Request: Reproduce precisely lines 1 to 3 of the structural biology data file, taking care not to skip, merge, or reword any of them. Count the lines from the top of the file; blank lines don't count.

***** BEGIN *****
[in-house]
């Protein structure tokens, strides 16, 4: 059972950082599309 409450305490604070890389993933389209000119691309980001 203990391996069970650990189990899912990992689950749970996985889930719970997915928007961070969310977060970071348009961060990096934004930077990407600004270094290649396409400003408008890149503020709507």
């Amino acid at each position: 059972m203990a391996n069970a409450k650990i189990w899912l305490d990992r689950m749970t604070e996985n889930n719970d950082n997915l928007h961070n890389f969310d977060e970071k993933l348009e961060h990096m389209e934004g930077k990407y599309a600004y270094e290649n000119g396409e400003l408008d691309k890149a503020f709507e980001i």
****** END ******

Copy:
[in-house]
């Protein structure tokens, strides 16, 4: 059972950082599309 409450305490604070890389993933389209000119691309980001 203990391996069970650990189990899912990992689950749970996985889930719970997915928007961070969310977060970071348009961060990096934004930077990407600004270094290649396409400003408008890149503020709507």
């Amino acid at each position: 059972m203990a391996n069970a409450k650990i189990w899912l305490d990992r689950m749970t604070e996985n889930n719970d950082n997915l928007h961070n890389f969310d977060e970071k993933l348009e961060h990096m389209e934004g930077k990407y599309a600004y270094e290649n000119g396409e400003l408008d691309k890149a503020f709507e980001i």